Αίγινα – Argo-Saronic

Aegina is the home of pistachio nuts, and a good place for sightseeing. The ideal getaway from Athens and an excellent place for doing more or less nothing while you are waiting for your flight home. A fair number of hotels and rooms in town to choose from makes it stress free to stay your last night here.

The single column left at the archaeological site of Aegina town might just as well be admired from the distance, but you should at least visit the famous Sanctuary of Aphaia, if you are not totally put off by old ruins. The temple is rather small, but well preserved. It has some architectural specialties as well, for those who are interested in that sort of thing. But do not waste your money on expensive tourist coaches to get there. The frequent and cheap local bus from Aegina town in the directions of Agia Marina is just as easy to use. It stops right outside the gates of the sanctuary. Just beware that you are in all cases expected to have a ticket before you board a bus on this island. If this is impossible the bus driver can sell a ticket also, as a last resort.

Aegina town itself is very charming. A very nice place to relax and sample some seafood. Many good tavernas here, but if I should recommend just one it would have to be the Ouzeri Psarotaverna Flisvos, which has really great seafood.

Agina Marina, on the other hand, is just another tourist resort and is not very interesting in itself. However, you can do several walks straight out of town, and it is situated near many more.

Selected walks: For walks on Aegina take a look in “A walking guide to Aegina” by Gerald Thompson (1997), referred to below as /Thompson/, available in bookshops on the island. A Road Editions 1:25000 map also exists.

•1 MESAGRÓS – PALEÁ HÓRA – AGHII – SOUVÁLA (my total time 3h41, includes stops for photography and drinking; +406m -468m, 1 lap): This is walk A.V in /Thompson/.

The ancient capital of Paléa Hóra makes this an extremely interesting walk. The walk had a few problems with orientation, and the book is in need of an update, but I still had no huge problems finding my way.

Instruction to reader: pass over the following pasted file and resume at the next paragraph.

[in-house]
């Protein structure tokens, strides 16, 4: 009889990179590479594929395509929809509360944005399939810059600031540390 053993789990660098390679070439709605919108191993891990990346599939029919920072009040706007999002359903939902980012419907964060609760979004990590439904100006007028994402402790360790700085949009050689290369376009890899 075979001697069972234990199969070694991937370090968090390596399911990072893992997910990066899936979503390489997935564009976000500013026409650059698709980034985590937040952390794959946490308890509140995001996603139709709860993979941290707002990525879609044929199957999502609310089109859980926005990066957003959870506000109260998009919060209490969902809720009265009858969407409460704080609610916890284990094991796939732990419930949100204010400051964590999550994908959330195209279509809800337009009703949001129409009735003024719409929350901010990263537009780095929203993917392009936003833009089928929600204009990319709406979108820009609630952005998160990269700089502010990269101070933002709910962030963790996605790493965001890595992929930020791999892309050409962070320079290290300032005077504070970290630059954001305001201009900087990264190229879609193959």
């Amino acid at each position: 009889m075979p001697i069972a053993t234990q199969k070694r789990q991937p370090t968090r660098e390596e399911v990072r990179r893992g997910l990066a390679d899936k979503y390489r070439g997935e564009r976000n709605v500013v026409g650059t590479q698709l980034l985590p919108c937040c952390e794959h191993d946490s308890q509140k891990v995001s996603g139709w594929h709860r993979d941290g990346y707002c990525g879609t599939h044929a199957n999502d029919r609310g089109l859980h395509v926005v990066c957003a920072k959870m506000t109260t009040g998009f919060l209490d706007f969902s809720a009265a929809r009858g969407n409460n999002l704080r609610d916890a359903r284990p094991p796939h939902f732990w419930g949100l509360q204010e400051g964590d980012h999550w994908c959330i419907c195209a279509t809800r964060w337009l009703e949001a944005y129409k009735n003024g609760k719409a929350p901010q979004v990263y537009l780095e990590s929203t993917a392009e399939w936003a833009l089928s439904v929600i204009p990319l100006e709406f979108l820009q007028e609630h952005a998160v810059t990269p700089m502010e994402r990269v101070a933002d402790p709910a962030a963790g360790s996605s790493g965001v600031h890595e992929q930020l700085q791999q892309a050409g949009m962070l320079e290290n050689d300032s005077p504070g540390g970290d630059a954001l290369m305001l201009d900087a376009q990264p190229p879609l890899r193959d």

I started at Mesagrós walking back towards the cemetery. After that the correct dirt track is the first on the right. There is no sign anymore.

The track does not “end abruptly” anymore either, it continues over a field and descends on the other side. Beware that you should only descend 2-3 terraces before turning right and continue upwards again to Paléa Hóra.

After Paléa Hóra I used the “slightly more adventurous” route. No problem to mention there. Then after the two chapels ALMOST return to the road and turn down left on an overgrown track where the entrance is hidden by some building debris. Make sure you get to the upper of two (remains of) tracks available.

Back on the road it took me at least 6-7 minutes to reach the “4 or 5 minutes” point… Turn right just before the garbage heap found at some huge clearing. Turn left at the fork immediately after. This fork is not mentioned in the book. After that it is just to move ahead in the obvious direction.

I found little of interest in Aghii, so strolled the road to Souvála harbour, where my walk ended.

•2 AGIA MARÍNA – APHAÍA – MESAGRÓS – AGIOS IOANNIS – AGIA MARÍNA (my total time 2h57, includes stops for photography and drinking; +-419m, 2 laps): This is walk B.VI in /Thompson/. Note that my walking time does not include any time for actual sightseeing or visits to the sites and places mentioned in the text.

For the most part the walk is easy to find and follow, doing Aphaía first, but after strolling up the road (initially) and track (eventually) to Mesagrós the situation is slightly different from what is described in the book. The first pottery (right hand side) was missing, the pottery on the left side of the road is the second one mentioned in the text. You can confirm this by its sign (in Greek only). The continuing route is then a left fork from there. Entering the ravine again new building activity may obstruct the path in the near future. At least for now they had made some effort to keep it clear of the landfill.

Be sure to CROSS the ravine before looking for a path on your right a minute later. It is even marked by red dots.

My route then follows the “steep cart-track” before I found an interesting alternative which minimizes the use of the dusty track. Just after the track enters the forest a very nice footpath (red blobs again!) goes left, taking you the entire way up to the top of the ridge. Entering the path/firebreak here you go right then left twice where after a few minutes you pass the signed turn-off for Agios Ioannis (sign in Greek only).
• Good starting points: • Aegina town – good bus connections all over the island • Agina Marina – nearer most walks and also has good bus connections • Piraeus – due to the excellent ferry connections there is no problem doing walks on Aegina with a base in Piraeus either

• How to get there: • Excellent ferry/hydrofoil connections from Piraeus’ Great Harbour (expect one or two departures every hour)

• More info: • AEGINAGREECE – has timetables for the island buses aegina island greece •

This page was last modified at July 20, 2008.

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